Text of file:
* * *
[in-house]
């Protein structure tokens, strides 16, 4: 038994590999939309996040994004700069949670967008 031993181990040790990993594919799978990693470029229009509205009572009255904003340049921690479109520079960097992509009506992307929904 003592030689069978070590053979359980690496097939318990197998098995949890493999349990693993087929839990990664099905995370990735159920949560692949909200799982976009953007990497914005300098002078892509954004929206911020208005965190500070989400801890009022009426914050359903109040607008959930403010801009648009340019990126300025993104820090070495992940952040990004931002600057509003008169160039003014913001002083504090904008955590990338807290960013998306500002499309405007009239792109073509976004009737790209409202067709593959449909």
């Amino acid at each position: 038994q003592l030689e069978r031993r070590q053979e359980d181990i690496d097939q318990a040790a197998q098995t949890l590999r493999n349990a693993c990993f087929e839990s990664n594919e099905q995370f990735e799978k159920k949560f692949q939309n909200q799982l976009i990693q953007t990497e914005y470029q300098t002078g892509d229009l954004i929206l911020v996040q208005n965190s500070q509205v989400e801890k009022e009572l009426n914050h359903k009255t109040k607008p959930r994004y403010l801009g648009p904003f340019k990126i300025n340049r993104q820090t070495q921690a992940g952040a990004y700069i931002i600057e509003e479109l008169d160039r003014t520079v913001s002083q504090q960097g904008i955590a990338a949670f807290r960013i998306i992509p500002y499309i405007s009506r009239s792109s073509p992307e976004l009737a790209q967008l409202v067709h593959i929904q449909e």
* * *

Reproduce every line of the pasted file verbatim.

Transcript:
[in-house]
């Protein structure tokens, strides 16, 4: 038994590999939309996040994004700069949670967008 031993181990040790990993594919799978990693470029229009509205009572009255904003340049921690479109520079960097992509009506992307929904 003592030689069978070590053979359980690496097939318990197998098995949890493999349990693993087929839990990664099905995370990735159920949560692949909200799982976009953007990497914005300098002078892509954004929206911020208005965190500070989400801890009022009426914050359903109040607008959930403010801009648009340019990126300025993104820090070495992940952040990004931002600057509003008169160039003014913001002083504090904008955590990338807290960013998306500002499309405007009239792109073509976004009737790209409202067709593959449909």
């Amino acid at each position: 038994q003592l030689e069978r031993r070590q053979e359980d181990i690496d097939q318990a040790a197998q098995t949890l590999r493999n349990a693993c990993f087929e839990s990664n594919e099905q995370f990735e799978k159920k949560f692949q939309n909200q799982l976009i990693q953007t990497e914005y470029q300098t002078g892509d229009l954004i929206l911020v996040q208005n965190s500070q509205v989400e801890k009022e009572l009426n914050h359903k009255t109040k607008p959930r994004y403010l801009g648009p904003f340019k990126i300025n340049r993104q820090t070495q921690a992940g952040a990004y700069i931002i600057e509003e479109l008169d160039r003014t520079v913001s002083q504090q960097g904008i955590a990338a949670f807290r960013i998306i992509p500002y499309i405007s009506r009239s792109s073509p992307e976004l009737a790209q967008l409202v067709h593959i929904q449909e």